Combining ground count, telemetry, and mark-resight data to infer population dynamics in an endangered species

Heather E. Johnson, L. Scott Mills, John D. Wehausen, Thomas R. Stephenson

Research output: Contribution to journalArticlepeer-review

Abstract

1. To successfully manipulate populations for management and conservation purposes, managers must be able to track changes in demographic rates and determine the factors driving spatial and temporal variation in those rates. For populations of management concern, however, data deficiencies frequently limit the use of traditional statistical methods for such analyses. Long-term demographic data are often piecemeal, having small sample sizes, inconsistent methodologies, intermittent data, and information on only a subset of important parameters and covariates.2. We evaluated the effectiveness of Bayesian state-space models for meeting these data limitations in elucidating dynamics of federally endangered Sierra Nevada bighorn sheep Ovis canadensis sierrae. We combined ground count, telemetry, and mark-resight data to: (1) estimate demographic parameters in three populations (including stage-specific abundances and vital rates); and (2) determine whether density, summer precipitation, or winter severity were driving variation in key demographic rates.3. Models combining all existing data types increased the precision and accuracy in parameter estimates and fit covariates to vital rates driving population performance. They also provided estimates for all years of interest (including years in which field data were not collected) and standardized the error structure across data types.4. Demographic rates indicated that recovery efforts should focus on increasing adult and yearling survival in the smallest bighorn sheep population. In evaluating covariates we found evidence of negative density dependence in the larger herds, but a trend of positive density dependence in the smallest herd suggesting that an augmentation may be needed to boost performance. We also found that vital rates in all populations were positively associated with summer precipitation, but that winter severity only had a negative effect on the smallest herd, the herd most strongly impacted by environmental stochasticity.5. Synthesis and applications. For populations with piecemeal data, a problem common to both endangered and harvested species, obtaining precise demographic parameter estimates is one of the greatest challenges in detecting population trends, diagnosing the causes of decline, and directing management. Data on Sierra Nevada bighorn sheep provide an example of the application of Bayesian state-space models for combining all existing data to meet these objectives and better inform important management and conservation decisions.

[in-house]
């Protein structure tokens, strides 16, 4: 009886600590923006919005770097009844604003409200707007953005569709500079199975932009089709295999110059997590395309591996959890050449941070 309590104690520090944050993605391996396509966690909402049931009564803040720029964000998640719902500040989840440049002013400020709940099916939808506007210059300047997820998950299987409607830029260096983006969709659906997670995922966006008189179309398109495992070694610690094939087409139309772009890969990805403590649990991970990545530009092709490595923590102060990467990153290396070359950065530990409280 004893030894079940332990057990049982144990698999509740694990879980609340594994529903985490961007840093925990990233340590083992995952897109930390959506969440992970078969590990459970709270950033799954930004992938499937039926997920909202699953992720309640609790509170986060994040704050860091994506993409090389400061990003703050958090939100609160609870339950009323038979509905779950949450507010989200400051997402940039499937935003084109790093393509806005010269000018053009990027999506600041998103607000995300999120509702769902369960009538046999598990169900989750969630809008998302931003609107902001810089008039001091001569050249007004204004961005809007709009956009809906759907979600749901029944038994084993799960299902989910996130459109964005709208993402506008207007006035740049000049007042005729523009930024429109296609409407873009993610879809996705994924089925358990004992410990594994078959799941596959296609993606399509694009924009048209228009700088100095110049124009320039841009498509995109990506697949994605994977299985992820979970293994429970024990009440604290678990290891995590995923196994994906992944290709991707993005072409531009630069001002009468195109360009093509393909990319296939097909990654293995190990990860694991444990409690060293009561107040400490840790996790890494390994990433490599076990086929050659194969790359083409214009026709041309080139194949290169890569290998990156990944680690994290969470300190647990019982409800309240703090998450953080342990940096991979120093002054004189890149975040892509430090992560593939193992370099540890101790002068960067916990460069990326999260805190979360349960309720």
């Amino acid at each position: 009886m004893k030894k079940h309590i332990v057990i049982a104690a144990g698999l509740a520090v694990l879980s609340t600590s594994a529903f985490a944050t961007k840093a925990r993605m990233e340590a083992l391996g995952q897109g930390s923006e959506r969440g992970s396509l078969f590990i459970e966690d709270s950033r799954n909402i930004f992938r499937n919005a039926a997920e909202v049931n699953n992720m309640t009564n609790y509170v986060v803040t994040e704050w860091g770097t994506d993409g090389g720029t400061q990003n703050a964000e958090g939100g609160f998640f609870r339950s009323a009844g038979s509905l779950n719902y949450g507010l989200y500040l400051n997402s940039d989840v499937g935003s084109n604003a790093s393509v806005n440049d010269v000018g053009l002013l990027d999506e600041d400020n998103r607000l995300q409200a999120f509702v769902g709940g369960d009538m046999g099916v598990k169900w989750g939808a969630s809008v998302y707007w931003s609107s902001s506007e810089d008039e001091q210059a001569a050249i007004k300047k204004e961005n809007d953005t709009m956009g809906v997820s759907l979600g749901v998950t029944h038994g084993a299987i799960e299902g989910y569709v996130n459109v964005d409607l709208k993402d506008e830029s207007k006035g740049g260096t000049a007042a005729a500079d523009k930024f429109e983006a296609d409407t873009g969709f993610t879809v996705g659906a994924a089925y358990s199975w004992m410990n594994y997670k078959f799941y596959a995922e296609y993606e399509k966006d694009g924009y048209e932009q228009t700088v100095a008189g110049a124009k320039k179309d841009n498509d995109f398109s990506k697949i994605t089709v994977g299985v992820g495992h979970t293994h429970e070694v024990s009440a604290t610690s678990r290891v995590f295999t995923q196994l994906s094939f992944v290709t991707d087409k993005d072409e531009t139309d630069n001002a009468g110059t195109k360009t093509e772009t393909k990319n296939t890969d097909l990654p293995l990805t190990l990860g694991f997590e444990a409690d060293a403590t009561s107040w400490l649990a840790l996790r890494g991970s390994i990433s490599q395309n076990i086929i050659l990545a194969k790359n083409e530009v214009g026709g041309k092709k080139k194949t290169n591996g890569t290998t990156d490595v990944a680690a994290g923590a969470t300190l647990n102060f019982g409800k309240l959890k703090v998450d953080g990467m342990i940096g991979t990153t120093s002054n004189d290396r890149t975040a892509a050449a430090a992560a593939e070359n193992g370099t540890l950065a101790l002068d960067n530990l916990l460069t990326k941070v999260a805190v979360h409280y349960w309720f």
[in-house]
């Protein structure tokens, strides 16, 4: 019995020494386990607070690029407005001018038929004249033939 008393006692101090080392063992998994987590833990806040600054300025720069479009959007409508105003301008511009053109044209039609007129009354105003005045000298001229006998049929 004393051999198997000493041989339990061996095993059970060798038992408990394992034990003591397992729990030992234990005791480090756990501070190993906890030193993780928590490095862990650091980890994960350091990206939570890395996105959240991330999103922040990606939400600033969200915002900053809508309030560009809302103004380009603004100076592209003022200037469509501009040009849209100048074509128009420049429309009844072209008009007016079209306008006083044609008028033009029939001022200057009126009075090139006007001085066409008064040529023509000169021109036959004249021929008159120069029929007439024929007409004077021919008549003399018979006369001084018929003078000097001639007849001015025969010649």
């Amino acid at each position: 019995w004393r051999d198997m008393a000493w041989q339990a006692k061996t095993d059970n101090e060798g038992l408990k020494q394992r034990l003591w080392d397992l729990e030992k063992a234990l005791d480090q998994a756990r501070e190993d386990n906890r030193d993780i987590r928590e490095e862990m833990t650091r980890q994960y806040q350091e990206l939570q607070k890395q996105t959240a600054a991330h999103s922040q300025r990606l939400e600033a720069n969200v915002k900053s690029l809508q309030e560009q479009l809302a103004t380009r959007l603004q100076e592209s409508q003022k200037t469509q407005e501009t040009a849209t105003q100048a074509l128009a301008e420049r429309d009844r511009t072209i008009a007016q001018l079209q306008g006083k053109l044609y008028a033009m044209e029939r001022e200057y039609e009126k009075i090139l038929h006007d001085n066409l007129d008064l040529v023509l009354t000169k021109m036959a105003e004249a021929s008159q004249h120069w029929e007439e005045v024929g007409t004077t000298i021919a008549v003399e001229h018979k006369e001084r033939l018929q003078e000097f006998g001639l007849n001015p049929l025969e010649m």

Original languageEnglish
Pages (from-to)1083-1093
Number of pages11
JournalJournal of Applied Ecology
Volume47
Issue number5
DOIs
StatePublished - Oct 2010

Keywords

  • Bayesian state-space models
  • Demographic parameter estimation
  • Fecundity
  • Ground count
  • Mark-resight
  • Ovis canadensis sierrae
  • Sierra Nevada bighorn sheep
  • Survival
  • Telemetry

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